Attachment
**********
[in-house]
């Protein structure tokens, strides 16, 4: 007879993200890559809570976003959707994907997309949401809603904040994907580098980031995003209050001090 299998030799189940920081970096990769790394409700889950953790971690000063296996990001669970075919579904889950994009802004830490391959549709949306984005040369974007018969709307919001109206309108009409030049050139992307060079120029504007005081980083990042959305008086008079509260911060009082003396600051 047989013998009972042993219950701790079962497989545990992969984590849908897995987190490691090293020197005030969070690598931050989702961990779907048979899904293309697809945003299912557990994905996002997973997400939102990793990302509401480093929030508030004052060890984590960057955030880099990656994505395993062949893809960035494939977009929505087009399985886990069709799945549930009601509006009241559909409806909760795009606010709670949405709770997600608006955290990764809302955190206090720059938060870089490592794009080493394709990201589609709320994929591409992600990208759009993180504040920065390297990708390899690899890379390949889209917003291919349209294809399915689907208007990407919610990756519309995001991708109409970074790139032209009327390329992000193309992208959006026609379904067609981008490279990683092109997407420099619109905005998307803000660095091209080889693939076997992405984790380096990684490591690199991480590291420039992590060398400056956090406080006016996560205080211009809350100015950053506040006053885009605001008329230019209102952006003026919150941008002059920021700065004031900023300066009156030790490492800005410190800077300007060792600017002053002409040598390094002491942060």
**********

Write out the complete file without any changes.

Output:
[in-house]
């Protein structure tokens, strides 16, 4: 007879993200890559809570976003959707994907997309949401809603904040994907580098980031995003209050001090 299998030799189940920081970096990769790394409700889950953790971690000063296996990001669970075919579904889950994009802004830490391959549709949306984005040369974007018969709307919001109206309108009409030049050139992307060079120029504007005081980083990042959305008086008079509260911060009082003396600051 047989013998009972042993219950701790079962497989545990992969984590849908897995987190490691090293020197005030969070690598931050989702961990779907048979899904293309697809945003299912557990994905996002997973997400939102990793990302509401480093929030508030004052060890984590960057955030880099990656994505395993062949893809960035494939977009929505087009399985886990069709799945549930009601509006009241559909409806909760795009606010709670949405709770997600608006955290990764809302955190206090720059938060870089490592794009080493394709990201589609709320994929591409992600990208759009993180504040920065390297990708390899690899890379390949889209917003291919349209294809399915689907208007990407919610990756519309995001991708109409970074790139032209009327390329992000193309992208959006026609379904067609981008490279990683092109997407420099619109905005998307803000660095091209080889693939076997992405984790380096990684490591690199991480590291420039992590060398400056956090406080006016996560205080211009809350100015950053506040006053885009605001008329230019209102952006003026919150941008002059920021700065004031900023300066009156030790490492800005410190800077300007060792600017002053002409040598390094002491942060």